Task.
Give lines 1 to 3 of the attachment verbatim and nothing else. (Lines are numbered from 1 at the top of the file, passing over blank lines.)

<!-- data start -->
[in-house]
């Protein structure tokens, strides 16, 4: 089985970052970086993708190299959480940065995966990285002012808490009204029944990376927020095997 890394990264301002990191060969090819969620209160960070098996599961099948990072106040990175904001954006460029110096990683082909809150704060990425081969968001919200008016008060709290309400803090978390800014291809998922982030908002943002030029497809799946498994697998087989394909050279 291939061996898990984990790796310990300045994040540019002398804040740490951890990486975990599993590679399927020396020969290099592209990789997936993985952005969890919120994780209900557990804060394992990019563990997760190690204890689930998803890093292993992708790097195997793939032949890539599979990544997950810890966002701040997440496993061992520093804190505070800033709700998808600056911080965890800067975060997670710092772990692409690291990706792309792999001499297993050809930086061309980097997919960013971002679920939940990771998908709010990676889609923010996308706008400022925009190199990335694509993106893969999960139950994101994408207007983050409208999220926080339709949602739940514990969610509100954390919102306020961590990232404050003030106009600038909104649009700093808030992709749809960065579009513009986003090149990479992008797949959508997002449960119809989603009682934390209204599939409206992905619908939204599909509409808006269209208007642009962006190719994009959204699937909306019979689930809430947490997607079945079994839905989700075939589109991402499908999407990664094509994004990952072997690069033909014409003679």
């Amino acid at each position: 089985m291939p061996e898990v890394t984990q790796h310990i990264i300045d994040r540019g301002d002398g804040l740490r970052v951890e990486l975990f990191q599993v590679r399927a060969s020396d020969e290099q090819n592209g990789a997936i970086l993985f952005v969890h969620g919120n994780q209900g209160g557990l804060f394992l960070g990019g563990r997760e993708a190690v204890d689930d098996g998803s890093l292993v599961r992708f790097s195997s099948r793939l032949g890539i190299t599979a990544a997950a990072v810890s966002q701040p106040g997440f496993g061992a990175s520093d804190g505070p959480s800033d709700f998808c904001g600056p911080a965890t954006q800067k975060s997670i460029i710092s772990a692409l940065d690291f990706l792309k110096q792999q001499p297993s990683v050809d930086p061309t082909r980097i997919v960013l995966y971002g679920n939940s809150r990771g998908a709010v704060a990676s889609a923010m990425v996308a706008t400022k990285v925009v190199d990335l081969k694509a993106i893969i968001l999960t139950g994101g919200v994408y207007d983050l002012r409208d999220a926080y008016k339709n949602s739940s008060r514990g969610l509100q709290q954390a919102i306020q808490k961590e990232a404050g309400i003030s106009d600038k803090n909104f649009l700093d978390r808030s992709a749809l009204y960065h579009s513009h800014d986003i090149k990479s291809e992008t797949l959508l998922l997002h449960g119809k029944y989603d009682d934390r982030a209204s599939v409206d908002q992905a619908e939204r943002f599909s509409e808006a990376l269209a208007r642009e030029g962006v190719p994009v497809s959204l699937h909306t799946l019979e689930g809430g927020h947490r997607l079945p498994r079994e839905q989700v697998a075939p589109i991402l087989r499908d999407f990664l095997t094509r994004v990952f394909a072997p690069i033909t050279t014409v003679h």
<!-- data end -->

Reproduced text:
[in-house]
């Protein structure tokens, strides 16, 4: 089985970052970086993708190299959480940065995966990285002012808490009204029944990376927020095997 890394990264301002990191060969090819969620209160960070098996599961099948990072106040990175904001954006460029110096990683082909809150704060990425081969968001919200008016008060709290309400803090978390800014291809998922982030908002943002030029497809799946498994697998087989394909050279 291939061996898990984990790796310990300045994040540019002398804040740490951890990486975990599993590679399927020396020969290099592209990789997936993985952005969890919120994780209900557990804060394992990019563990997760190690204890689930998803890093292993992708790097195997793939032949890539599979990544997950810890966002701040997440496993061992520093804190505070800033709700998808600056911080965890800067975060997670710092772990692409690291990706792309792999001499297993050809930086061309980097997919960013971002679920939940990771998908709010990676889609923010996308706008400022925009190199990335694509993106893969999960139950994101994408207007983050409208999220926080339709949602739940514990969610509100954390919102306020961590990232404050003030106009600038909104649009700093808030992709749809960065579009513009986003090149990479992008797949959508997002449960119809989603009682934390209204599939409206992905619908939204599909509409808006269209208007642009962006190719994009959204699937909306019979689930809430947490997607079945079994839905989700075939589109991402499908999407990664094509994004990952072997690069033909014409003679």
């Amino acid at each position: 089985m291939p061996e898990v890394t984990q790796h310990i990264i300045d994040r540019g301002d002398g804040l740490r970052v951890e990486l975990f990191q599993v590679r399927a060969s020396d020969e290099q090819n592209g990789a997936i970086l993985f952005v969890h969620g919120n994780q209900g209160g557990l804060f394992l960070g990019g563990r997760e993708a190690v204890d689930d098996g998803s890093l292993v599961r992708f790097s195997s099948r793939l032949g890539i190299t599979a990544a997950a990072v810890s966002q701040p106040g997440f496993g061992a990175s520093d804190g505070p959480s800033d709700f998808c904001g600056p911080a965890t954006q800067k975060s997670i460029i710092s772990a692409l940065d690291f990706l792309k110096q792999q001499p297993s990683v050809d930086p061309t082909r980097i997919v960013l995966y971002g679920n939940s809150r990771g998908a709010v704060a990676s889609a923010m990425v996308a706008t400022k990285v925009v190199d990335l081969k694509a993106i893969i968001l999960t139950g994101g919200v994408y207007d983050l002012r409208d999220a926080y008016k339709n949602s739940s008060r514990g969610l509100q709290q954390a919102i306020q808490k961590e990232a404050g309400i003030s106009d600038k803090n909104f649009l700093d978390r808030s992709a749809l009204y960065h579009s513009h800014d986003i090149k990479s291809e992008t797949l959508l998922l997002h449960g119809k029944y989603d009682d934390r982030a209204s599939v409206d908002q992905a619908e939204r943002f599909s509409e808006a990376l269209a208007r642009e030029g962006v190719p994009v497809s959204l699937h909306t799946l019979e689930g809430g927020h947490r997607l079945p498994r079994e839905q989700v697998a075939p589109i991402l087989r499908d999407f990664l095997t094509r994004v990952f394909a072997p690069i033909t050279t014409v003679h």